A Christmas Prayer


Lord, make me into a cradle for You to come down and be born. Rest in me. Come alive in me. Be born in me. I know I am brittle like old wood, but break me down into pieces and craft me into a cradle to welcome You, to hold You. I am brittle like old wood, but use me like kindling. Kindle in me a bright fire. Ignite in me a deep, burning love that warms my cold heart. Help me to radiate outwards to warm others. Let my fire be Your fire; and when that time comes when You choose for my fire to die down, let my embers still glow with Your warmth. But when all the fire is gone and all that remains are cold ashes blowing in the wind, I pray that You will reignite my spirit in eternity, to glow in Your Glory forevermore.



Is There a Vacancy in the Heart?


“And she brought forth her firstborn son, and she wrapped Him in swaddling clothes and laid Him in a manger; because there was no room for them in the inn.”
-Luke 2:7


Growing up, I remember the family trips we would take in the family station wagon. Sometimes they were long pilgrimages between Washington DC and Alabama. My father loved to push the limits to see how far he could go before pulling into one of the small motels that dotted the rural landscapes of small highways in the 1950s. Of course there were no Google and no checking ahead for reservations. I doubt the Mountain Top Motor Lodge in Mount Airy, North Carolina, took reservations in 1959. And so my father pushed daylight hours to the maximum, and we seemed to always be looking for the motel to finally land for the night. Inevitably, we always ran into the times when the ”No Vacancy” sign seemed to be the norm. I remember all of us being tired and wanting to get to that motel that had the air conditioning and the swimming pool, and how we all looked with anticipation as we continued to drive and search for a place to stay. It was always a huge celebration when we finally came to a motel where the “Vacancy” sign seemed to smile and say, “Welcome Slaughter family. We have been waiting for you. Come in and rest.”

And so I think of Joseph and Mary, tired and anxious and worried. I think of Mary in pain and fear. And I see them looking for the inn with the vacancy light blinking and saying, “Welcome Joseph. Welcome Mary. We have been expecting you, and we know you hold inside of you the Son of Man. Give birth here in our home. Warm us with His presence.”  I recently asked some children what the innkeepers would have done if they actually knew that Mary held Jesus within her and that she would bring forth into the world a Savior? One child said, “They would have kicked some other people out!”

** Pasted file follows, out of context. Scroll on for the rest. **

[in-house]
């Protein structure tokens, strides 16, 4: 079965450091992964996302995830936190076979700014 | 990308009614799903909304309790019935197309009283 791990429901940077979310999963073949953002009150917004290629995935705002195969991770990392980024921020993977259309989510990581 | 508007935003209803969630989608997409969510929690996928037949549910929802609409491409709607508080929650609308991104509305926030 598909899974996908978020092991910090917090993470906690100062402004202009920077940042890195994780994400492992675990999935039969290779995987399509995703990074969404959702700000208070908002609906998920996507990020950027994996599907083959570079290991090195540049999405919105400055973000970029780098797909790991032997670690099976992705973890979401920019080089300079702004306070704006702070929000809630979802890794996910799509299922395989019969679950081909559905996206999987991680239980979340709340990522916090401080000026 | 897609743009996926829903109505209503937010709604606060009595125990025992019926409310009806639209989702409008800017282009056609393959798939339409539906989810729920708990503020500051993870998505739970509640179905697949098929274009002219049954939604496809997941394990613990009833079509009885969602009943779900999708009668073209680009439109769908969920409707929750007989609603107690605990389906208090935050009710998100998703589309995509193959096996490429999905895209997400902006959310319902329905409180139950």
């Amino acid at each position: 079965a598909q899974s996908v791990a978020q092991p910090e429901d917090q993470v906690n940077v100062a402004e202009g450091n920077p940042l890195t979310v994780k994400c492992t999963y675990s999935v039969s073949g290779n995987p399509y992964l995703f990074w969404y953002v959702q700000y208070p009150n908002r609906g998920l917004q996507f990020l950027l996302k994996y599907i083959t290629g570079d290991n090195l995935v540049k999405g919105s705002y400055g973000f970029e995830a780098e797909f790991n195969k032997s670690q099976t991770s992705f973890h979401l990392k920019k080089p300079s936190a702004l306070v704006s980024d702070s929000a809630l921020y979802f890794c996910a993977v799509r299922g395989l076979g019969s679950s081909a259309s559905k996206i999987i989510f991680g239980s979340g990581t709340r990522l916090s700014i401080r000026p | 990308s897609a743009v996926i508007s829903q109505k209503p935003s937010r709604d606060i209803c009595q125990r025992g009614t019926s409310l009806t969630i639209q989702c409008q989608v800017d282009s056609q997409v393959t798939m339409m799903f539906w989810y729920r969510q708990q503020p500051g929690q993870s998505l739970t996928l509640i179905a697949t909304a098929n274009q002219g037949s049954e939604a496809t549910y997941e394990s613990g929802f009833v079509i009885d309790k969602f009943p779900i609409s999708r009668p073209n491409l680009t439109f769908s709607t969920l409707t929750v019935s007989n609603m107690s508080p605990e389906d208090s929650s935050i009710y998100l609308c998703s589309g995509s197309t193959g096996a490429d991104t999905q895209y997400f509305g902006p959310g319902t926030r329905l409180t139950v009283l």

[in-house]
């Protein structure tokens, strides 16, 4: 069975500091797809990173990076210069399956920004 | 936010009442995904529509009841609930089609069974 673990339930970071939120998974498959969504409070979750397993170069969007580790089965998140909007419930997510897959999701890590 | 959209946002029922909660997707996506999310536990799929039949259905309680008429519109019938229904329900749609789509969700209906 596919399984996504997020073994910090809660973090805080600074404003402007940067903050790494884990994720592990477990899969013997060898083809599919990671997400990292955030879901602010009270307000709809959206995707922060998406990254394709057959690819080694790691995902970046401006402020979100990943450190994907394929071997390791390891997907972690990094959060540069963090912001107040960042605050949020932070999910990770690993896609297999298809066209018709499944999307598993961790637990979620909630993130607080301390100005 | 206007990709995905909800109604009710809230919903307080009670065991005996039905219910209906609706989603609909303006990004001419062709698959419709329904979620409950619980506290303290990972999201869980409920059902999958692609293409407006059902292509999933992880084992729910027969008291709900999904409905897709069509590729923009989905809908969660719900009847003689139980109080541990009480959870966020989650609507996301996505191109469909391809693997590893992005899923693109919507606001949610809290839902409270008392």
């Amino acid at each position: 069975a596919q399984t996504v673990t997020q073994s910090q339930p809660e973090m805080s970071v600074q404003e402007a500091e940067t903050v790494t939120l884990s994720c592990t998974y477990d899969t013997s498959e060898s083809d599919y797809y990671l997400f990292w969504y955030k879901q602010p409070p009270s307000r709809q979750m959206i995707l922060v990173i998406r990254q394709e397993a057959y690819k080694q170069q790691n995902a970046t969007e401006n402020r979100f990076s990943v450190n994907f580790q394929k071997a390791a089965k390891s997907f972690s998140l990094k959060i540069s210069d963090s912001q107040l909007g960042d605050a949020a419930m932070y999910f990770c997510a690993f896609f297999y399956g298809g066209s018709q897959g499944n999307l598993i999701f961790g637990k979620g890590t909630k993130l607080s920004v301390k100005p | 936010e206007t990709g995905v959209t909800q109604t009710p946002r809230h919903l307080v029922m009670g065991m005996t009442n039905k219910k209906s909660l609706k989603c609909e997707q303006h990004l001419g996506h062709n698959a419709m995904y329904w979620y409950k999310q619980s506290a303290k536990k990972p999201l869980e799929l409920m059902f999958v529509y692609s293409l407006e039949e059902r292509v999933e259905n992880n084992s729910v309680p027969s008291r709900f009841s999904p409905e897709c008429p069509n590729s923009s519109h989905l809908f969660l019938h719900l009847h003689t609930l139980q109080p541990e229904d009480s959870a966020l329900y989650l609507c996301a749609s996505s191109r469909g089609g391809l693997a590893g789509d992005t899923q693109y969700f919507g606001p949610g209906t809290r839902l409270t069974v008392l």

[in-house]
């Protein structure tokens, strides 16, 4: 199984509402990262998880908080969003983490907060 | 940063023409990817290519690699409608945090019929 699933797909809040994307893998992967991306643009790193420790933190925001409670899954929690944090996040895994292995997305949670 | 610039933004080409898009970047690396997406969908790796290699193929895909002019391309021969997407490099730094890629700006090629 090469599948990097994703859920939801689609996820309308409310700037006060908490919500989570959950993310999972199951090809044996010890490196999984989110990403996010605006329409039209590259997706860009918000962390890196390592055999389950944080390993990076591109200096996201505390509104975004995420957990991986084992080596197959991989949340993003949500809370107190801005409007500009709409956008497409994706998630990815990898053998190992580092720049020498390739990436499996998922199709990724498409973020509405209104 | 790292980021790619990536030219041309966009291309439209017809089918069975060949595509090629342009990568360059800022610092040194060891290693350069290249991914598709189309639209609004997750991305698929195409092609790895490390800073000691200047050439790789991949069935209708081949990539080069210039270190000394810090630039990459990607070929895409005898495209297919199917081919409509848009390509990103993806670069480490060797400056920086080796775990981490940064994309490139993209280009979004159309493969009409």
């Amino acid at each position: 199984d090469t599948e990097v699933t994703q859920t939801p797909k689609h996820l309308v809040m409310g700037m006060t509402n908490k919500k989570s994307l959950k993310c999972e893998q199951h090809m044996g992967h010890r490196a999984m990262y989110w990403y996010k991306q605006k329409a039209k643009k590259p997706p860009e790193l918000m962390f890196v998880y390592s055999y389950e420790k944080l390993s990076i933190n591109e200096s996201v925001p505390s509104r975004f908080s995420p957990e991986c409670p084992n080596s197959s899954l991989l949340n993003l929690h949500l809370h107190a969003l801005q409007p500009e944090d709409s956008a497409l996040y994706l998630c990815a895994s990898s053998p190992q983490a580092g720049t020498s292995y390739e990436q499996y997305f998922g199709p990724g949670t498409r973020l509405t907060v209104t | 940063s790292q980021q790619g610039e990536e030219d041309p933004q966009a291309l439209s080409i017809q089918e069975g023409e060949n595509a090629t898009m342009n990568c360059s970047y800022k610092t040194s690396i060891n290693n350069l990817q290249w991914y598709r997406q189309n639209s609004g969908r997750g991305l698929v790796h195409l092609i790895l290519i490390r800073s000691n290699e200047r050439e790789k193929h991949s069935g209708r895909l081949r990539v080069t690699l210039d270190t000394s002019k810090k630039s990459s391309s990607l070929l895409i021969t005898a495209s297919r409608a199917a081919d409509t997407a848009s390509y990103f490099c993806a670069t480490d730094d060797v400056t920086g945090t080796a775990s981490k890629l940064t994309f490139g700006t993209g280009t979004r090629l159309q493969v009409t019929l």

More times than not, I am afraid I am like the Bethlehem innkeepers. Christ appears knocking on the door of my heart, and I don’t even recognize Him. He may appear in the form of a stranger, a loved one, a grocery clerk, a decision to be made, a joy, a challenge, but He knocks in the cold darkness of my heart, looking to come in and bring light and warmth. Alas, there is no room in the inn. My heart can get overcrowded at times. There are too many other guests taking up space. And so as an innocent child advised me, I look at the inhabitants that need to be booted out: my do lists, my busyness, my greed, my pride, my procrastination, my fear, my anxiety. There are more unwanted guests than I even imagined. And so I pray. Lord help me to make room for You, not just in this season of Advent, but in all seasons, all days. Help me to recognize You in all things. Help me to hear You knocking.

Help me remove the unwanted guests that make my sacred space cold and dark, and let me always welcome You in the space You want to call home, the place where You want to be born anew everyday and to grow and to come alive.

There are many rooms in this heart of mine. With Christ’s help, I am going to boot out some of the freeloading guests. I am going to put new light bulbs in the sign of my heart. I want the “Vacancy ” sign to be visible for miles. I don’t want Christ to miss it.





An Advent Awakening

The Advent Awakening

In this Advent season, I await the arrival of what I know I already have. The Christ child has already arrived. He has been born and lives inside me. I know this, and yet I wait still with excitement and expectation and anticipation for Rebirth. With excitement and expectation and anticipation, I still wait. But in the waiting, I find my Advent Awakening. I am once again awakened to what I know is Truth. Not having the Christ child in my life, alive and breathing and pulsating in my heart, would create a void so vast that, for me, would be unimaginable. It would be unbearable. I celebrate my dependence. I am once again embraced by the Awakening.




Thankfulness That Glorifies God